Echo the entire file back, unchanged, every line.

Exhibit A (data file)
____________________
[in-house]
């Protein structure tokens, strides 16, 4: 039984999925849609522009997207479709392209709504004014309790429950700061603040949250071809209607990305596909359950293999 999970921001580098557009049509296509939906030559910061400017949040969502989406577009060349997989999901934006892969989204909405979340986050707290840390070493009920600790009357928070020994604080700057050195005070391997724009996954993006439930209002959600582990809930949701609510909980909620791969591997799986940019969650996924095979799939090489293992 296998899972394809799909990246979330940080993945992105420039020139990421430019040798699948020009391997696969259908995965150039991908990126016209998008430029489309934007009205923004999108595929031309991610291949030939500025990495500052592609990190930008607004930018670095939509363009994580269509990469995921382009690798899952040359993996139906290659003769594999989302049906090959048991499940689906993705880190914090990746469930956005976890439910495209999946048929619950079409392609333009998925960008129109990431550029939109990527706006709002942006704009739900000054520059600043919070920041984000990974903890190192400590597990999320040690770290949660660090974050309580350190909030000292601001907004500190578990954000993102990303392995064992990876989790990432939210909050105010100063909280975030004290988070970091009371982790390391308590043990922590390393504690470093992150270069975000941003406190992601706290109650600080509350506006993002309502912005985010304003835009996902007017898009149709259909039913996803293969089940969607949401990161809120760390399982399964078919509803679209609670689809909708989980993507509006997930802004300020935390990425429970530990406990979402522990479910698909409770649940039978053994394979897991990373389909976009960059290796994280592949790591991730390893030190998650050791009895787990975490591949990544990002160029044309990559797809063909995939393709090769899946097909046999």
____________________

[in-house]
């Protein structure tokens, strides 16, 4: 039984999925849609522009997207479709392209709504004014309790429950700061603040949250071809209607990305596909359950293999 999970921001580098557009049509296509939906030559910061400017949040969502989406577009060349997989999901934006892969989204909405979340986050707290840390070493009920600790009357928070020994604080700057050195005070391997724009996954993006439930209002959600582990809930949701609510909980909620791969591997799986940019969650996924095979799939090489293992 296998899972394809799909990246979330940080993945992105420039020139990421430019040798699948020009391997696969259908995965150039991908990126016209998008430029489309934007009205923004999108595929031309991610291949030939500025990495500052592609990190930008607004930018670095939509363009994580269509990469995921382009690798899952040359993996139906290659003769594999989302049906090959048991499940689906993705880190914090990746469930956005976890439910495209999946048929619950079409392609333009998925960008129109990431550029939109990527706006709002942006704009739900000054520059600043919070920041984000990974903890190192400590597990999320040690770290949660660090974050309580350190909030000292601001907004500190578990954000993102990303392995064992990876989790990432939210909050105010100063909280975030004290988070970091009371982790390391308590043990922590390393504690470093992150270069975000941003406190992601706290109650600080509350506006993002309502912005985010304003835009996902007017898009149709259909039913996803293969089940969607949401990161809120760390399982399964078919509803679209609670689809909708989980993507509006997930802004300020935390990425429970530990406990979402522990479910698909409770649940039978053994394979897991990373389909976009960059290796994280592949790591991730390893030190998650050791009895787990975490591949990544990002160029044309990559797809063909995939393709090769899946097909046999």